Results indicated that intervention subjects reported significantly less state anxiety (p<.001) and less trait anxiety (p<.01) on the State-Trait Anxiety Inventory (STAI; Spielberger, 1983) compared to controls. They also reported less depression (p<.055) on the Reynolds Adolescent Depression Inventory (RADS; Reynolds, 1987) compared to controls. Group differences were not found on a measure of anxious self-statements.

Significant differences from the ANCOVAs were followed by orthogonal comparisons to compare the two interventions to the control group. A similar pattern of results were found when youth in either intervention group were compared to controls but no significant differences were found between the two intervention groups.

Follow-Up
There was no follow-up data available for the control group due to the design of the intervention. A MANOVA was used to determine whether there was any change in the dependent variables from post-treatment to follow-up for either of the intervention groups. There were no significant differences suggesting a maintenance of treatment gains.

VERSION 3
Hains & Ellmann (1994)

Target Population: High school students (9th – 12th grade)

Description of Intervention:
See description above. Two therapists (one Ph.D. and one doctoral student) facilitated the treatment groups.

Research Subjects:
Students from a suburban high school in the Midwest responded to an announcement describing a school-based program on stress management. Out of the 25-30 youth that attended the orientation, 21 participated in the program (16 girls, 5 boys). All of the participants were Caucasian except for one subject who was Asian-American. Based on pre-assessments, subjects were classified as being either high emotional arousal or low emotional arousal. In order to be classified as high arousal, the student needed a score that was 1 SD above the normative mean or above the cutoff on two of four measure of trait anxiety, trait anger, anger expression, or depression. The measures included in the assessment were the State-Trait Anxiety Inventory (STAI; Spielberger, 1983), the Stait-Trait Anger Expression Inventory (STAXI; Spielberger, 1988), and Reynolds Adolescent Depression Inventory (RADS; Reynolds, 1987).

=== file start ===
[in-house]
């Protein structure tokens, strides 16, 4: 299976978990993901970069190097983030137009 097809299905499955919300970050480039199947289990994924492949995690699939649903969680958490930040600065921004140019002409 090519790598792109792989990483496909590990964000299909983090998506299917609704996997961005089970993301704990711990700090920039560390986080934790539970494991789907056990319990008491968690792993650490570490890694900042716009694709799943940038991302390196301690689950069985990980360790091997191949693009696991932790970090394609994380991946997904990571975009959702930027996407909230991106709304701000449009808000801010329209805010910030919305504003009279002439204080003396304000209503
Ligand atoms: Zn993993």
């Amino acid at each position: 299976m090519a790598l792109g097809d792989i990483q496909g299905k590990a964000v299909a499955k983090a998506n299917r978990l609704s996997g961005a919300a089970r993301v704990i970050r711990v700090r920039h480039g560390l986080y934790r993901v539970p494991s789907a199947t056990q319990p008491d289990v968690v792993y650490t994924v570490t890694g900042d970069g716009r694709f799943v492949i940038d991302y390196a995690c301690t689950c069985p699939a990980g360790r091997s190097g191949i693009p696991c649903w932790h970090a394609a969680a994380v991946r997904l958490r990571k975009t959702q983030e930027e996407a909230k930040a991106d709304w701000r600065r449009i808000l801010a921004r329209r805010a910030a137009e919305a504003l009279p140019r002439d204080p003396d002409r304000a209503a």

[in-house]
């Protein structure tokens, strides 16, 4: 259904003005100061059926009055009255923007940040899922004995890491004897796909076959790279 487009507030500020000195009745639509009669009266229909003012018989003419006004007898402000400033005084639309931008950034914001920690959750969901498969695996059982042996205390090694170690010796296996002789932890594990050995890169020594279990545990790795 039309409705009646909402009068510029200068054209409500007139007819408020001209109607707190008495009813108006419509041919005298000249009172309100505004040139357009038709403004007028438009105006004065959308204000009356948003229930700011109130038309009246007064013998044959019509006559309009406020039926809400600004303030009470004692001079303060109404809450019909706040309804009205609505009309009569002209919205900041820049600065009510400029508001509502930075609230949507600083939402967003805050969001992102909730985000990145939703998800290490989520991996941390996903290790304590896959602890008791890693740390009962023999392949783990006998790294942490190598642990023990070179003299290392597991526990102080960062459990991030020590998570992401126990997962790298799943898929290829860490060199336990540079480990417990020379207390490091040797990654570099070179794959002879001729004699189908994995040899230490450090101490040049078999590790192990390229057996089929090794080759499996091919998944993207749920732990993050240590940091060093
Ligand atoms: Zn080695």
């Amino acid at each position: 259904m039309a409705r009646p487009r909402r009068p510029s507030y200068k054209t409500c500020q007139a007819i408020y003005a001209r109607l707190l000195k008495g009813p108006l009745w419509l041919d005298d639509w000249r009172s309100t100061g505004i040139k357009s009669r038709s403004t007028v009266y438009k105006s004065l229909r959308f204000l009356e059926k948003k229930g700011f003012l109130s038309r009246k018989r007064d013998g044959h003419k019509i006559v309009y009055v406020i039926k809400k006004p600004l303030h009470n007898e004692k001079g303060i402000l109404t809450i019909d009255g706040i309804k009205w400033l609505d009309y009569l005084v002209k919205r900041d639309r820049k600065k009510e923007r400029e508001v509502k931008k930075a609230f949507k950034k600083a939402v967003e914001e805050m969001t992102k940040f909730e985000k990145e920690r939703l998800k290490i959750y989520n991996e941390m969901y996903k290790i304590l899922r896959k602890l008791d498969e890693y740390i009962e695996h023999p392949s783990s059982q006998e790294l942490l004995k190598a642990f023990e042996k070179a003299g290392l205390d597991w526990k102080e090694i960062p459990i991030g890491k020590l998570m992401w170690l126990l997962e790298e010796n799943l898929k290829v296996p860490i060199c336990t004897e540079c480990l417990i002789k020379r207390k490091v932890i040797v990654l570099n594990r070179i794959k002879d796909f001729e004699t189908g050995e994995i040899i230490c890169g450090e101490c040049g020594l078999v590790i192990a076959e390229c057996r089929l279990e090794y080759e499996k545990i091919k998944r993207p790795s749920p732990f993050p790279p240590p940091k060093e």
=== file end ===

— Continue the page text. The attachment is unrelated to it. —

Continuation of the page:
Research Design:
Subjects were randomly assigned to the treatment (7 girls, 4 boys) or a wait-list control group (9 girls, 1 boy). The groups were not equated on gender or age.

Outcomes:
As described previously, youth in both the intervention and control groups were divided into high and low emotional arousal. Univariate ANCOVAs (Group x Level) were conducted on each of the dependent measures using the pre-assessment score as a covariate to control for any pretraining differences. One-tailed comparisons were used to interpret interactions.

Post-Intervention:
Main effects for group were found on trait anger (p<.04) and anger expression (p<.04) with the treatment subjects having lower post-assessment scores than controls regardless of arousal level. Group x Level interactions on trait anxiety (p<.08), depression (p<.08) were marginally significant but follow up tests indicated that high emotional arousal subjects in the treatment group obtained significantly lower scores that high arousal subjects in the wait-list group on trait anxiety (p<.03) and depression (p<.03).

High arousal subjects in both the treatment and control groups were in the clinical range prior to the intervention. After participating in the program, the scores of all of the high arousal subjects who participated in the intervention were within the non-clinical range.

Strengths & Limitations:
The Stress Inoculation Training Program is a brief intervention designed to prevent psychological symptoms related to stress. The program targets adolescents and attempts to teach them cognitive-behavioral coping skills and relaxation training. The results from three evaluations suggest that the program is effective in reducing self-reported internalizing symptoms (i.e. anxiety, depression) in youth. In the most recent evaluation, positive outcomes (that were also clinically significant) were only found in youth that reported higher levels of distress prior to participation (i.e. high arousal group). Although the authors utilized a randomized trial design in all three studies, the sample sizes were extremely small and two of the three samples were all boys. There was only a brief period before the wait-list control group was given the intervention, which prevented an examination the extended effects of the program. In addition there was significant attrition in the intervention group in the first evaluation. A treatment manual was used consistently, and in one evaluation regular therapist meetings were held to review the program and address problems. No measures of program fidelity were included and the program has not been independently replicated.